(CNN) - Predominantly white school districts in the US get $23 billion a year more than districts that educate mostly non-white children, an education advocacy group says.
A report from EdBuild, which promotes equity in public schools, found that the average white school district got $13,908 for every student in 2016, compared to $11,682 per student in districts that mostly serve people of color.
The country has about 13,000 traditional public school systems, averaging 3,500 students each, the report says. The report defines "white" or "non-white" districts as "racially concentrated" districts -- attended by more than half of US students -- in which the population is either three-quarters white or three-quarters non-white.
The money gap -- a difference of roughly $2,226 per student -- originates in the way Americans pay for education, with locally run schools being tied to local control of taxes.
"We need to take a different approach," EdBuild CEO Rebecca Sibilia told CNN, suggesting that local governments reconsider how school districts are drawn.
White communities tend to have more money to spend on schools. And white school districts tend to be much smaller than non-white school districts, the EdBuild says.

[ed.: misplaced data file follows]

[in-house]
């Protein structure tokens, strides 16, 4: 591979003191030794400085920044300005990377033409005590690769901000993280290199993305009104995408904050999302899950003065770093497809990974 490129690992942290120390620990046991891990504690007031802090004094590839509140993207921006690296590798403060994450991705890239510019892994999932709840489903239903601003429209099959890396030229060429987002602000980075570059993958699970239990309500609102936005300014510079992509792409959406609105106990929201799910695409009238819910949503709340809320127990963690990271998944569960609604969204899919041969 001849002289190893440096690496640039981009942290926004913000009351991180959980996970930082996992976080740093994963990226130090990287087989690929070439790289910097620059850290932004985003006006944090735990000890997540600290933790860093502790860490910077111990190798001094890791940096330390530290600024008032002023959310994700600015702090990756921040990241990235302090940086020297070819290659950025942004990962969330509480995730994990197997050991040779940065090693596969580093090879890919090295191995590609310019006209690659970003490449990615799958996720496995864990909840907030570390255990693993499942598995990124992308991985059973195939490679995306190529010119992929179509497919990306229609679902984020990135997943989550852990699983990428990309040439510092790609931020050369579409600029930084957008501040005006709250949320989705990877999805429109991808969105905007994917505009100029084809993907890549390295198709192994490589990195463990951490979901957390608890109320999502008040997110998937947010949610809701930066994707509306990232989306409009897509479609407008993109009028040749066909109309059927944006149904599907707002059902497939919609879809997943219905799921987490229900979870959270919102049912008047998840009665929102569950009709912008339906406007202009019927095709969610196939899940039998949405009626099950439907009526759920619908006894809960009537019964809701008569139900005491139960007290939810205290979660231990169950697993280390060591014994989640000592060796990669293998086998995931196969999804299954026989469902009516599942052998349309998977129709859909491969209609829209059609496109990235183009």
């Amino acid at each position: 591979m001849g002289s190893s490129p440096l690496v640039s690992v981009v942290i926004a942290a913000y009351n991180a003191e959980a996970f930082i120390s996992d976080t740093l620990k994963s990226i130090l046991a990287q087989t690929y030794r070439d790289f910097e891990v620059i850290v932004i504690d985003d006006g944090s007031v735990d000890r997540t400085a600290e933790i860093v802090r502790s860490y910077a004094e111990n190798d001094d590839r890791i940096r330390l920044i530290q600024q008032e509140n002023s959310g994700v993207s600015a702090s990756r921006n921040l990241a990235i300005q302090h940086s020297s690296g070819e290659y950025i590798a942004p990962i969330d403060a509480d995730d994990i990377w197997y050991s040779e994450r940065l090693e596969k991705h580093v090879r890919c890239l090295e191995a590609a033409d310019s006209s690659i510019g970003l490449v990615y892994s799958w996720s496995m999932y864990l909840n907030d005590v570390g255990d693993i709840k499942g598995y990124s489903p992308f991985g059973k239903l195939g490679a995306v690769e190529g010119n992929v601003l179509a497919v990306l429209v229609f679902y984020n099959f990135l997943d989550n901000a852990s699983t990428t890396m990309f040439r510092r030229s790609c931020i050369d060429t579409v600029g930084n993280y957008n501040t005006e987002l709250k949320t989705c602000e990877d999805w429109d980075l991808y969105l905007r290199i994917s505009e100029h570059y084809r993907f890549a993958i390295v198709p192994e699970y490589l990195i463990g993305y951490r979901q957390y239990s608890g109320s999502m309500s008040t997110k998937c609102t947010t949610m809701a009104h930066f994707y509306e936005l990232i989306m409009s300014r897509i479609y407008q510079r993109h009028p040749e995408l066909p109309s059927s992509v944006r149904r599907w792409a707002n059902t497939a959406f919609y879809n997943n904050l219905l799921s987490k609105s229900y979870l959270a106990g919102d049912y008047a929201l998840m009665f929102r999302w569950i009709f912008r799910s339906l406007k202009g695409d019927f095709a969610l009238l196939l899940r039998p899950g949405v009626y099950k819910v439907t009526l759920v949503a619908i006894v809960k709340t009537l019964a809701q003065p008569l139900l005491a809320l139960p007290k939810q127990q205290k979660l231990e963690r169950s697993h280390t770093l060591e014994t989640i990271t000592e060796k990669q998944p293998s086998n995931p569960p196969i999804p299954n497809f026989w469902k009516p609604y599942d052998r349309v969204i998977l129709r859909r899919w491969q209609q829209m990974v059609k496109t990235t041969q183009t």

"Small districts can have the effect of concentrating resources and amplifying political power," the report says. "Because schools rely heavily on local taxes, drawing borders around small, wealthy communities benefits the few at the detriment of the many."
The report also found that white districts enroll just over 1,500 students — half the size of the national average -- while non-white districts serve over 10,000 students, about three times more than that average.
The report says 27% of students are in mostly non-white districts and 26% are in mostly white.
The biggest funding gap between the districts was in Arizona, where students in non-white districts received an average of $7,613 less each.
This inequity in Arizona is a "real problem" and a "chief concern" of the state's newly elected Superintendent of Public Instruction Kathy Hoffman, said public information officer Stefan Swiat of the Arizona Department of Education.
"This harkens back to an Arizona of the past that still exists today and we need to eradicate in the future," Swiat said.
Sibilia called the disparity a vestige of America's segregationist past.
"Where people live matters in terms of how well-funded their schools are," she said.
The study considered local and state funding, the main income sources for schools. Federal money was not included since it is intended chiefly to "fill in the gaps," Sibilia said.